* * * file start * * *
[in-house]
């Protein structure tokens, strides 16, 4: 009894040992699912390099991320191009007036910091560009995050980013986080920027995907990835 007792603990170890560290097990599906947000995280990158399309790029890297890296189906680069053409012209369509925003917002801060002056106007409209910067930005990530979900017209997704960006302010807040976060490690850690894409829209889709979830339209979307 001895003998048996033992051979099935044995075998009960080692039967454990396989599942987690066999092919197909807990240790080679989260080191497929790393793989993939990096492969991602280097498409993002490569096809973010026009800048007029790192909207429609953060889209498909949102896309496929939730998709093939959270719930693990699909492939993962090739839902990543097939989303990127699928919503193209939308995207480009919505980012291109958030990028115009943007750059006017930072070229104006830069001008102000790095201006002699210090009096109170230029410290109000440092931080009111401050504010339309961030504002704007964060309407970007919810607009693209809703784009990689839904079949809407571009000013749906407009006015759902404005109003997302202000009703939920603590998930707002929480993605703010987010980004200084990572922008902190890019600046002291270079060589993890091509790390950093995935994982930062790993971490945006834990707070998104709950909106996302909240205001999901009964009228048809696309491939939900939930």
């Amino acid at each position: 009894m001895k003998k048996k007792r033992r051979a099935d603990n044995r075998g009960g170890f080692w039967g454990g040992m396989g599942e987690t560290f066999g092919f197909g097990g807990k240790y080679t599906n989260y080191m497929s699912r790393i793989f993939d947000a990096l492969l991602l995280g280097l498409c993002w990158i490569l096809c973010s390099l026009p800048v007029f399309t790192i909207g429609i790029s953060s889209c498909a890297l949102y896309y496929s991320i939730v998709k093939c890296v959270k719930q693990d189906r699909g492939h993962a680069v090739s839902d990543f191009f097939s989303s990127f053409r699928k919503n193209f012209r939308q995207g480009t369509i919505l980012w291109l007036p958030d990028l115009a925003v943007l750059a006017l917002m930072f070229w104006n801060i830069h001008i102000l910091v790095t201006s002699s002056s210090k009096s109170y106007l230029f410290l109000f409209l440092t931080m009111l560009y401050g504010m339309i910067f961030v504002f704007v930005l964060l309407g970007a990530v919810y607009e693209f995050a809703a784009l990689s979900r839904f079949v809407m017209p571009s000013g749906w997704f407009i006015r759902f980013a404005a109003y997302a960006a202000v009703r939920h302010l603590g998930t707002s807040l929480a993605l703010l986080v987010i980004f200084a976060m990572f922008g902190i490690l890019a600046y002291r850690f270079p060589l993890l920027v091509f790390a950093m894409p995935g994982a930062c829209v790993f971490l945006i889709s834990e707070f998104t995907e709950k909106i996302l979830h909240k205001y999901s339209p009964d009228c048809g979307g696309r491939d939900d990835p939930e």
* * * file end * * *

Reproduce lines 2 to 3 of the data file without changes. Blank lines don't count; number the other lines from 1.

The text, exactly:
């Protein structure tokens, strides 16, 4: 009894040992699912390099991320191009007036910091560009995050980013986080920027995907990835 007792603990170890560290097990599906947000995280990158399309790029890297890296189906680069053409012209369509925003917002801060002056106007409209910067930005990530979900017209997704960006302010807040976060490690850690894409829209889709979830339209979307 001895003998048996033992051979099935044995075998009960080692039967454990396989599942987690066999092919197909807990240790080679989260080191497929790393793989993939990096492969991602280097498409993002490569096809973010026009800048007029790192909207429609953060889209498909949102896309496929939730998709093939959270719930693990699909492939993962090739839902990543097939989303990127699928919503193209939308995207480009919505980012291109958030990028115009943007750059006017930072070229104006830069001008102000790095201006002699210090009096109170230029410290109000440092931080009111401050504010339309961030504002704007964060309407970007919810607009693209809703784009990689839904079949809407571009000013749906407009006015759902404005109003997302202000009703939920603590998930707002929480993605703010987010980004200084990572922008902190890019600046002291270079060589993890091509790390950093995935994982930062790993971490945006834990707070998104709950909106996302909240205001999901009964009228048809696309491939939900939930």
């Amino acid at each position: 009894m001895k003998k048996k007792r033992r051979a099935d603990n044995r075998g009960g170890f080692w039967g454990g040992m396989g599942e987690t560290f066999g092919f197909g097990g807990k240790y080679t599906n989260y080191m497929s699912r790393i793989f993939d947000a990096l492969l991602l995280g280097l498409c993002w990158i490569l096809c973010s390099l026009p800048v007029f399309t790192i909207g429609i790029s953060s889209c498909a890297l949102y896309y496929s991320i939730v998709k093939c890296v959270k719930q693990d189906r699909g492939h993962a680069v090739s839902d990543f191009f097939s989303s990127f053409r699928k919503n193209f012209r939308q995207g480009t369509i919505l980012w291109l007036p958030d990028l115009a925003v943007l750059a006017l917002m930072f070229w104006n801060i830069h001008i102000l910091v790095t201006s002699s002056s210090k009096s109170y106007l230029f410290l109000f409209l440092t931080m009111l560009y401050g504010m339309i910067f961030v504002f704007v930005l964060l309407g970007a990530v919810y607009e693209f995050a809703a784009l990689s979900r839904f079949v809407m017209p571009s000013g749906w997704f407009i006015r759902f980013a404005a109003y997302a960006a202000v009703r939920h302010l603590g998930t707002s807040l929480a993605l703010l986080v987010i980004f200084a976060m990572f922008g902190i490690l890019a600046y002291r850690f270079p060589l993890l920027v091509f790390a950093m894409p995935g994982a930062c829209v790993f971490l945006i889709s834990e707070f998104t995907e709950k909106i996302l979830h909240k205001y999901s339209p009964d009228c048809g979307g696309r491939d939900d990835p939930e």